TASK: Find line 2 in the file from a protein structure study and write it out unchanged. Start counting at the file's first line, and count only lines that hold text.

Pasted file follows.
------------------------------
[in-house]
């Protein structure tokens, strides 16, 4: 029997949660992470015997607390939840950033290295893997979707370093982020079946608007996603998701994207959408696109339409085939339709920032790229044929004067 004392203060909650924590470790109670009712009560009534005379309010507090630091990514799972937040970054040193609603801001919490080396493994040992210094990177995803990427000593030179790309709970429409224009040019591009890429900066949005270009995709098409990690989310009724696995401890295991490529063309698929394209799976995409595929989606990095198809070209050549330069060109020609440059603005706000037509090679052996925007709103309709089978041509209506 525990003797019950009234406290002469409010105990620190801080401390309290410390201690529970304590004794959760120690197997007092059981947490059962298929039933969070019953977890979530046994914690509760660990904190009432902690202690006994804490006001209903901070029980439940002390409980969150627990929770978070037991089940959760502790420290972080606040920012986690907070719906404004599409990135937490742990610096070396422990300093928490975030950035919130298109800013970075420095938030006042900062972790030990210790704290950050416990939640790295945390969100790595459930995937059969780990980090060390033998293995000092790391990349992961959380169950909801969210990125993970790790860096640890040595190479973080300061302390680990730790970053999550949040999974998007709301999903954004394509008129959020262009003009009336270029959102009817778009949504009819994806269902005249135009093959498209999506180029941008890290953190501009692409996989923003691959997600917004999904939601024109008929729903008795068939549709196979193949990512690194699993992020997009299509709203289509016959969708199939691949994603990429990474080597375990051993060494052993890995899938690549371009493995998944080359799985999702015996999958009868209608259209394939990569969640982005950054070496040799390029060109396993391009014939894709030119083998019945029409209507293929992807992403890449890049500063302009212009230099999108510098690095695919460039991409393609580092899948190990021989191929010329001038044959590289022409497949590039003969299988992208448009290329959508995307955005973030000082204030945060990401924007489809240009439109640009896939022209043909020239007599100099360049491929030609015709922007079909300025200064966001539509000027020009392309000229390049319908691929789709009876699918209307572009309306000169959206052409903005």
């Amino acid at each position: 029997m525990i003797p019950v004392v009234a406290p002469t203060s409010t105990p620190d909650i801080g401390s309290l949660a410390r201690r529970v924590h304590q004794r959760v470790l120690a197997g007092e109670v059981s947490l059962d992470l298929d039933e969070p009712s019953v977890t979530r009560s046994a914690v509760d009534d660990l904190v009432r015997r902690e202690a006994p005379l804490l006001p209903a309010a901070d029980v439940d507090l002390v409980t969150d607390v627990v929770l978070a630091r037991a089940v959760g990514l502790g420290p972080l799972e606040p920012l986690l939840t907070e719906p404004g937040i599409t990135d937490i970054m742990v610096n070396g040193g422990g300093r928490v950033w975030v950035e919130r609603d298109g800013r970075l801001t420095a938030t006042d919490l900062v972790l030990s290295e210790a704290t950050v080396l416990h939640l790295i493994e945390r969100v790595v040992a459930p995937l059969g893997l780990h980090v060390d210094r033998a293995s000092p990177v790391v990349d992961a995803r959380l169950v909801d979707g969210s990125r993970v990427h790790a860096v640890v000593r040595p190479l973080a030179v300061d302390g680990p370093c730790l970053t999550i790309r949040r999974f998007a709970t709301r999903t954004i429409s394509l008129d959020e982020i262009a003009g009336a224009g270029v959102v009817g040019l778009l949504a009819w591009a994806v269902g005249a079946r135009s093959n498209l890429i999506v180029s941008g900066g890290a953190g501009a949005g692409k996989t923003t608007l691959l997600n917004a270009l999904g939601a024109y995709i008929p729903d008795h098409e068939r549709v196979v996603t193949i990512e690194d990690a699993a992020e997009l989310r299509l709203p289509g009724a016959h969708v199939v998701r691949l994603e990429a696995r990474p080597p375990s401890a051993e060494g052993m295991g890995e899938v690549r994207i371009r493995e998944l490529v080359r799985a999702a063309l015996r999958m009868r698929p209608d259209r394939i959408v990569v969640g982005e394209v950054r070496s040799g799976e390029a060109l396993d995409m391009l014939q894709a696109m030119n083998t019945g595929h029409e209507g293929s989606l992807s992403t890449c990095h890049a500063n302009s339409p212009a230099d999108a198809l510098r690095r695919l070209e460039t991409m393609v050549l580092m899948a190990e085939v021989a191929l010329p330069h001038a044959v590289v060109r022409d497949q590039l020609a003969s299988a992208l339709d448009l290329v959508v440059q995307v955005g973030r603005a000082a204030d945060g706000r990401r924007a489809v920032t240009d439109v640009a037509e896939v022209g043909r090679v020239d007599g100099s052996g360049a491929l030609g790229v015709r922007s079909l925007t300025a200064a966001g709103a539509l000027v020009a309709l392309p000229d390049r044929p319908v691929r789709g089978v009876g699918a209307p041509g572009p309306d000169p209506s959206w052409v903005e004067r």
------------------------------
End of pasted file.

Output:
């Protein structure tokens, strides 16, 4: 029997949660992470015997607390939840950033290295893997979707370093982020079946608007996603998701994207959408696109339409085939339709920032790229044929004067 004392203060909650924590470790109670009712009560009534005379309010507090630091990514799972937040970054040193609603801001919490080396493994040992210094990177995803990427000593030179790309709970429409224009040019591009890429900066949005270009995709098409990690989310009724696995401890295991490529063309698929394209799976995409595929989606990095198809070209050549330069060109020609440059603005706000037509090679052996925007709103309709089978041509209506 525990003797019950009234406290002469409010105990620190801080401390309290410390201690529970304590004794959760120690197997007092059981947490059962298929039933969070019953977890979530046994914690509760660990904190009432902690202690006994804490006001209903901070029980439940002390409980969150627990929770978070037991089940959760502790420290972080606040920012986690907070719906404004599409990135937490742990610096070396422990300093928490975030950035919130298109800013970075420095938030006042900062972790030990210790704290950050416990939640790295945390969100790595459930995937059969780990980090060390033998293995000092790391990349992961959380169950909801969210990125993970790790860096640890040595190479973080300061302390680990730790970053999550949040999974998007709301999903954004394509008129959020262009003009009336270029959102009817778009949504009819994806269902005249135009093959498209999506180029941008890290953190501009692409996989923003691959997600917004999904939601024109008929729903008795068939549709196979193949990512690194699993992020997009299509709203289509016959969708199939691949994603990429990474080597375990051993060494052993890995899938690549371009493995998944080359799985999702015996999958009868209608259209394939990569969640982005950054070496040799390029060109396993391009014939894709030119083998019945029409209507293929992807992403890449890049500063302009212009230099999108510098690095695919460039991409393609580092899948190990021989191929010329001038044959590289022409497949590039003969299988992208448009290329959508995307955005973030000082204030945060990401924007489809240009439109640009896939022209043909020239007599100099360049491929030609015709922007079909300025200064966001539509000027020009392309000229390049319908691929789709009876699918209307572009309306000169959206052409903005």